Damien Merenne has created a swank plugin for page cache testing. Whether caching has happened or they’ve been expired. Quite useful for testing sweeper logic, which, like any caching techniques, are often susceptible to subtle invalidation bugs. Hopefully Merenne will continue work on his plugin and extend it to deal with action and fragment caching too. That’d put it on the fast track for core inclusion.
Mike Naberezny has a brief tutorial on how to make your own custom rescue screens for development mode when using Rails Edge. This way you can tailor the look of the rescue screens to your current application and display application specific rescue data. Neato.
The basic idea behind the plugin is to improve rendering speed by partially evaluating the code produced by ERb at template compile time. This is especially helpful for pages that contain many calls to helpers that make use of Rails’ route generation, because most routes can be resolved at template compile time.
Stefan has reported some data on the speedups obtainable which looks very promising.
He has set up Trac for you to submit bug reports, feature requests and patches.
David Pettifer has created a compact Capistrano cheat sheet in PDF format. It summarizes helper methods, pre-defined variables, standard tasks, capfile syntax, standard release directory structure, and more. So go ahead, download it!
(For those arriving late to the party, Capistrano is a utility for executing commands in parallel on multiple remote hosts. You can read all about it in the Capistrano manual.)
If you speak German and have Frankfurt within reach, you should check it out.
John Nunemaker wrote to tell me that the University of Notre Dame has picked up Ruby on Rails and is using it for their forum site. About the implementation, he writes:
The live webcast area is using rjs and such to capture live notes taken by viewers and update live photos from flickr without interrupting the stream of the video. The site takes advantage of Rails page caching and has a small admin area which updates the various sections of the site.
Cool stuff! Have you seen Rails in use in academia elsewhere? Tell your story in the comments.
After getting all inspired by Kathy Sierra’s keynote at the RailsConf last week, and reflecting on the requests I’ve received for a Capistrano-specific mailing list, I decided it was time to do something about it.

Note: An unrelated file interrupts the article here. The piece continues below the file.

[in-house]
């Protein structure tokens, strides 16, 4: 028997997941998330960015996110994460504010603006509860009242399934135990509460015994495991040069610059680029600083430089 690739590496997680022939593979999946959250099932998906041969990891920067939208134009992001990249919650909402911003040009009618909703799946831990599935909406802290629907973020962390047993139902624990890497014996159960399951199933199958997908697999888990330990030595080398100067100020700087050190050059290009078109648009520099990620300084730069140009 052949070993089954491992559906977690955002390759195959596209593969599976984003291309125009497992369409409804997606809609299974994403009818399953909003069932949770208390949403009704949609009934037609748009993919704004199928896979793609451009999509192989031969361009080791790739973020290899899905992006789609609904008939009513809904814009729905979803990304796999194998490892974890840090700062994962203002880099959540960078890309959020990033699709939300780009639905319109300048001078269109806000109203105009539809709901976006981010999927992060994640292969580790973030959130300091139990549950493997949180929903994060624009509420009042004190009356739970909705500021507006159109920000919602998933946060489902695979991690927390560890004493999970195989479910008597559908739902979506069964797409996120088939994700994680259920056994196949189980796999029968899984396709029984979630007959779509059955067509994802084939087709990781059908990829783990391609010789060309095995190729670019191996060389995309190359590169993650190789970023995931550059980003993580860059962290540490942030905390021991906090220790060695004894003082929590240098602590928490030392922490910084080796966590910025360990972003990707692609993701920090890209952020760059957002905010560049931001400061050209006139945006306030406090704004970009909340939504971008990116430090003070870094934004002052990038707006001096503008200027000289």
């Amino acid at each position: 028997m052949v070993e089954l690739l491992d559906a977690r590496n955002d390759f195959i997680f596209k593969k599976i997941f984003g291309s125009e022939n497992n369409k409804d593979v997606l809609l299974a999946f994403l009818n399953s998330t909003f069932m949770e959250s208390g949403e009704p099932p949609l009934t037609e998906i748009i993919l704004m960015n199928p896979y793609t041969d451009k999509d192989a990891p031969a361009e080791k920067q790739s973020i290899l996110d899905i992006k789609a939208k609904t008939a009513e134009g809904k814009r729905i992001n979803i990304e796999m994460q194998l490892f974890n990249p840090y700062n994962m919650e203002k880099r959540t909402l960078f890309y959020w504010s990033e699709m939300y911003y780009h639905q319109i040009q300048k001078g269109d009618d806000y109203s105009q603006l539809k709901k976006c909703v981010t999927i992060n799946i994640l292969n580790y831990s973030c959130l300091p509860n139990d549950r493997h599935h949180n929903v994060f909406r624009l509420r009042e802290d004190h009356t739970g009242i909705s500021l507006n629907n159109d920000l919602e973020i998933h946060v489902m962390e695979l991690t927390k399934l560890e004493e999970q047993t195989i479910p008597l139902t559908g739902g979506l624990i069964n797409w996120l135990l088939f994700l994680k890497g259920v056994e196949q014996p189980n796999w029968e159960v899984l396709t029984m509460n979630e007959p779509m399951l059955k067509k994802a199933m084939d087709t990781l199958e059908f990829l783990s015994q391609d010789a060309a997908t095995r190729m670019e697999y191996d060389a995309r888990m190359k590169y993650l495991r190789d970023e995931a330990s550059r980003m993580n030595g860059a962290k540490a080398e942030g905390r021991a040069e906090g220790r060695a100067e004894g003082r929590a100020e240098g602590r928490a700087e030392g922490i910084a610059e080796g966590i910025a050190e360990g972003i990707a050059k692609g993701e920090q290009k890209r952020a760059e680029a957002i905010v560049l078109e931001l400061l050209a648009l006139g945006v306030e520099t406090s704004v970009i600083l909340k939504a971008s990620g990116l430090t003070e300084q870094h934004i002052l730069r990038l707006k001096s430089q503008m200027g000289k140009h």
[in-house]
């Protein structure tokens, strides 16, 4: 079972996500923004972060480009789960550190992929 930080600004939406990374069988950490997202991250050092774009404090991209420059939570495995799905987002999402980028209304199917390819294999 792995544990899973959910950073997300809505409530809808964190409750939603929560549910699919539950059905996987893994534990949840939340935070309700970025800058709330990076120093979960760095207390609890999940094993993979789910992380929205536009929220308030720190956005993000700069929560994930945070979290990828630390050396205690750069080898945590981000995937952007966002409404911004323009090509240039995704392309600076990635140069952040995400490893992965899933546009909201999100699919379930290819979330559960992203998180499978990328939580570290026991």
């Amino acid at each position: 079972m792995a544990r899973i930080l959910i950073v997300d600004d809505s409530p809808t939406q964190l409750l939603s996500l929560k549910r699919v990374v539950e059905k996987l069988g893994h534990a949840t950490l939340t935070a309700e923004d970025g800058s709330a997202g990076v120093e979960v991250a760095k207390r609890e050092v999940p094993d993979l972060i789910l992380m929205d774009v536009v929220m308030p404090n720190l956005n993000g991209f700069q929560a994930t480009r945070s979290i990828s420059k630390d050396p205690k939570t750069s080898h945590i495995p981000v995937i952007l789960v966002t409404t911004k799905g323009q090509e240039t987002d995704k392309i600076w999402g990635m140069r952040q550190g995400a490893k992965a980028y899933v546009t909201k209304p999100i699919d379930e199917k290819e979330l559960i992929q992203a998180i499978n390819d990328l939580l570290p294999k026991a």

(Btw, you can read more about Capistrano in the manual.)
So, I started a mailing list for Capistrano. Currently, it is intended for any and all discussion related to Capistrano—sharing recipe files, relating success (or horror!) stories, posting patches, discussing tips and techniques, etc. So if you use Capistrano, or want to be using Capistrano, go ahead and sign up! You can join by sending an email to firstname.lastname@example.org, or by using the Google Groups web interface at http://groups.google.com/group/capistrano.
Let the good times roll!
After months and months of deliciously teasing screenshots, the real deal is now out for the world to see. The official Ruby language website has been redesigned. And what a wonderful design it is. Congratulations to the visual identity team and the contributors. It’s truly a work to be proud of.
RailsConf Europe is imminent. Come next Thursday and hundreds of Rails programmers will descend on London for two days of talks, tricks, and perhaps a pony show.
Despite an initially slower opening (compared to the 1 week sell-out madness of the Chicago fair!), RailsConf Europe has indeed managed to sell out the slated 300 seats and then some. All in all, I believe we’ll almost be pushing 400 people including speakers, staff, and all attendants. That’s pretty fantastic!
I’m especially pleased to see the final schedule too. Mostly because it looks very little like the Chicago one. We have different headliners like Kathy Sierra and Jim Weirich and the individual sessions are also completely their own. It’s great that we’ve been able to fill no less than four tracks with excellent content.
So a big thanks and congratulations to all who decided to go. I’m sure we’re going to have one heck of a show.
Crazy Egg lets you find out which links are popular on your page and presents the information in easy-to-understand heat maps. It’s incredibly well designed and a fantastic idea.
At 37signals, we’ve already picked up on a few themes of usage that’ll change the design on some of our signup pages.
There’s lots to love about Crazy Egg. They don’t call their initial release Beta, they dare charge real money for their product, and they offer a very simple product that’s just really darn useful.
Oh, and it’s all done with Rails. Crazy. Egg!